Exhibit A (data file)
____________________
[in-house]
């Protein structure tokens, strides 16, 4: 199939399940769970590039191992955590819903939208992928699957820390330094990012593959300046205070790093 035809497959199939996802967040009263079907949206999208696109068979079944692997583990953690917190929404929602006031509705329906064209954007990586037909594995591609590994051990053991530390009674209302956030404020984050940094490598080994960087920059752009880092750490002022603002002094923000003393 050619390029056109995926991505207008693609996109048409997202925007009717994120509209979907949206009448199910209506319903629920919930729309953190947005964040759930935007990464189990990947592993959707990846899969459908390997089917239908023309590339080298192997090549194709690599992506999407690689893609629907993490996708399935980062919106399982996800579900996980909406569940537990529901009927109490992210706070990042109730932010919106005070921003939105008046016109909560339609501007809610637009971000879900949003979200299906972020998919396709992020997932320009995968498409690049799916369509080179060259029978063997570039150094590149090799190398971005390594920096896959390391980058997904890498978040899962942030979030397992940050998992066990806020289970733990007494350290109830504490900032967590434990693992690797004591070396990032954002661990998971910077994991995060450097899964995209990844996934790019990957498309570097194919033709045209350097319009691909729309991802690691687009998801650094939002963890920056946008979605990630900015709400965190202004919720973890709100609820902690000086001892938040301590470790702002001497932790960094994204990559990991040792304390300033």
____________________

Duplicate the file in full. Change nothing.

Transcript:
[in-house]
């Protein structure tokens, strides 16, 4: 199939399940769970590039191992955590819903939208992928699957820390330094990012593959300046205070790093 035809497959199939996802967040009263079907949206999208696109068979079944692997583990953690917190929404929602006031509705329906064209954007990586037909594995591609590994051990053991530390009674209302956030404020984050940094490598080994960087920059752009880092750490002022603002002094923000003393 050619390029056109995926991505207008693609996109048409997202925007009717994120509209979907949206009448199910209506319903629920919930729309953190947005964040759930935007990464189990990947592993959707990846899969459908390997089917239908023309590339080298192997090549194709690599992506999407690689893609629907993490996708399935980062919106399982996800579900996980909406569940537990529901009927109490992210706070990042109730932010919106005070921003939105008046016109909560339609501007809610637009971000879900949003979200299906972020998919396709992020997932320009995968498409690049799916369509080179060259029978063997570039150094590149090799190398971005390594920096896959390391980058997904890498978040899962942030979030397992940050998992066990806020289970733990007494350290109830504490900032967590434990693992690797004591070396990032954002661990998971910077994991995060450097899964995209990844996934790019990957498309570097194919033709045209350097319009691909729309991802690691687009998801650094939002963890920056946008979605990630900015709400965190202004919720973890709100609820902690000086001892938040301590470790702002001497932790960094994204990559990991040792304390300033």